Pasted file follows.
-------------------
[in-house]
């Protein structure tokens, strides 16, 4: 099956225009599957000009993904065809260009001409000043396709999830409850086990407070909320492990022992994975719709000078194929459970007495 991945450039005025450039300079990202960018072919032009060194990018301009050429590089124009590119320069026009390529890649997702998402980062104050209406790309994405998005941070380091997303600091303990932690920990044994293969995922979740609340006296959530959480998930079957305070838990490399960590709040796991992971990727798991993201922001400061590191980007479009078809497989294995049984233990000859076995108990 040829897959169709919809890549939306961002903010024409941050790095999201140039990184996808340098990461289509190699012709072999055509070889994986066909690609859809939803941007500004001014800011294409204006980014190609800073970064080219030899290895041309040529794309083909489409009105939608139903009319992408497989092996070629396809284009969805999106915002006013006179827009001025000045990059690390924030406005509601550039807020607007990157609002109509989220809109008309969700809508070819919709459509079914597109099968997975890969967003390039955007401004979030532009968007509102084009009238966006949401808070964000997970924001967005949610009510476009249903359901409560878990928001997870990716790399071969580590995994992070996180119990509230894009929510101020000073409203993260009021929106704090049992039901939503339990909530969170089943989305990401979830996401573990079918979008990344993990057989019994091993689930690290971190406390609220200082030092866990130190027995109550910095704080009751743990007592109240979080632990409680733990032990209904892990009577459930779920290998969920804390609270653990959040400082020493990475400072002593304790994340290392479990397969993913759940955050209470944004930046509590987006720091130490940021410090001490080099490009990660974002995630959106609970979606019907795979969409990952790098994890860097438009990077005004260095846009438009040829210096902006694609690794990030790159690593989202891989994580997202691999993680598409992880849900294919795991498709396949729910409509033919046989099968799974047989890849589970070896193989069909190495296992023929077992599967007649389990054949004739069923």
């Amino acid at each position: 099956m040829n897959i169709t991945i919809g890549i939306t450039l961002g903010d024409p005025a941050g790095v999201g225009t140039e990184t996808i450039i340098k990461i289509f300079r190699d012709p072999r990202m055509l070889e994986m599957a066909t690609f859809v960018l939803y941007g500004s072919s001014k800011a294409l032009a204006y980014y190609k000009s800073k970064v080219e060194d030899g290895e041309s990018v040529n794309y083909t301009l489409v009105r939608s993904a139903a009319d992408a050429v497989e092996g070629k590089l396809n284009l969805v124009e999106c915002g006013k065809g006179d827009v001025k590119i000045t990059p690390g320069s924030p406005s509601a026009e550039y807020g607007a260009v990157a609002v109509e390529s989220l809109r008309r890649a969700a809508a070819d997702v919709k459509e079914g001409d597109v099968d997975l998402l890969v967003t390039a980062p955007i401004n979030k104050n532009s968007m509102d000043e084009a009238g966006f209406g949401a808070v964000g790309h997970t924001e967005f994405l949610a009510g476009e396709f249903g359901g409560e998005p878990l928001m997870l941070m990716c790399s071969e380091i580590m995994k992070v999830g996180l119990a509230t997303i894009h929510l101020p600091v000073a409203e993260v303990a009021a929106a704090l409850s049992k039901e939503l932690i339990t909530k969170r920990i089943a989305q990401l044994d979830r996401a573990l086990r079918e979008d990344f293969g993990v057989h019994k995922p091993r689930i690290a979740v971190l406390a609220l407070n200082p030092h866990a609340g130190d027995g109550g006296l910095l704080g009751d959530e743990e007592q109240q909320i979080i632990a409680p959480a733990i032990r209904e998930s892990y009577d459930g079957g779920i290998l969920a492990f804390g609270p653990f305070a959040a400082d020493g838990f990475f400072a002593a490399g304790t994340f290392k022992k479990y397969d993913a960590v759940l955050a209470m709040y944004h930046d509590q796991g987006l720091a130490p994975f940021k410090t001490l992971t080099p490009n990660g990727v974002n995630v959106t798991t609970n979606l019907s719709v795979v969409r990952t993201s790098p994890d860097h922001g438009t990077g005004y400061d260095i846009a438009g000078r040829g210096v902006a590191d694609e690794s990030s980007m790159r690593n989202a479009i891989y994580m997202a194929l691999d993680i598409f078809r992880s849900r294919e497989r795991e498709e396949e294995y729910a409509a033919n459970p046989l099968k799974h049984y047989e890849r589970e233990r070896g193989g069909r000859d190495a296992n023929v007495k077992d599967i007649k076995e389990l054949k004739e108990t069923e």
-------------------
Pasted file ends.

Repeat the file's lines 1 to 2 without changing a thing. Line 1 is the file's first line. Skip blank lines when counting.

[in-house]
């Protein structure tokens, strides 16, 4: 099956225009599957000009993904065809260009001409000043396709999830409850086990407070909320492990022992994975719709000078194929459970007495 991945450039005025450039300079990202960018072919032009060194990018301009050429590089124009590119320069026009390529890649997702998402980062104050209406790309994405998005941070380091997303600091303990932690920990044994293969995922979740609340006296959530959480998930079957305070838990490399960590709040796991992971990727798991993201922001400061590191980007479009078809497989294995049984233990000859076995108990 040829897959169709919809890549939306961002903010024409941050790095999201140039990184996808340098990461289509190699012709072999055509070889994986066909690609859809939803941007500004001014800011294409204006980014190609800073970064080219030899290895041309040529794309083909489409009105939608139903009319992408497989092996070629396809284009969805999106915002006013006179827009001025000045990059690390924030406005509601550039807020607007990157609002109509989220809109008309969700809508070819919709459509079914597109099968997975890969967003390039955007401004979030532009968007509102084009009238966006949401808070964000997970924001967005949610009510476009249903359901409560878990928001997870990716790399071969580590995994992070996180119990509230894009929510101020000073409203993260009021929106704090049992039901939503339990909530969170089943989305990401979830996401573990079918979008990344993990057989019994091993689930690290971190406390609220200082030092866990130190027995109550910095704080009751743990007592109240979080632990409680733990032990209904892990009577459930779920290998969920804390609270653990959040400082020493990475400072002593304790994340290392479990397969993913759940955050209470944004930046509590987006720091130490940021410090001490080099490009990660974002995630959106609970979606019907795979969409990952790098994890860097438009990077005004260095846009438009040829210096902006694609690794990030790159690593989202891989994580997202691999993680598409992880849900294919795991498709396949729910409509033919046989099968799974047989890849589970070896193989069909190495296992023929077992599967007649389990054949004739069923």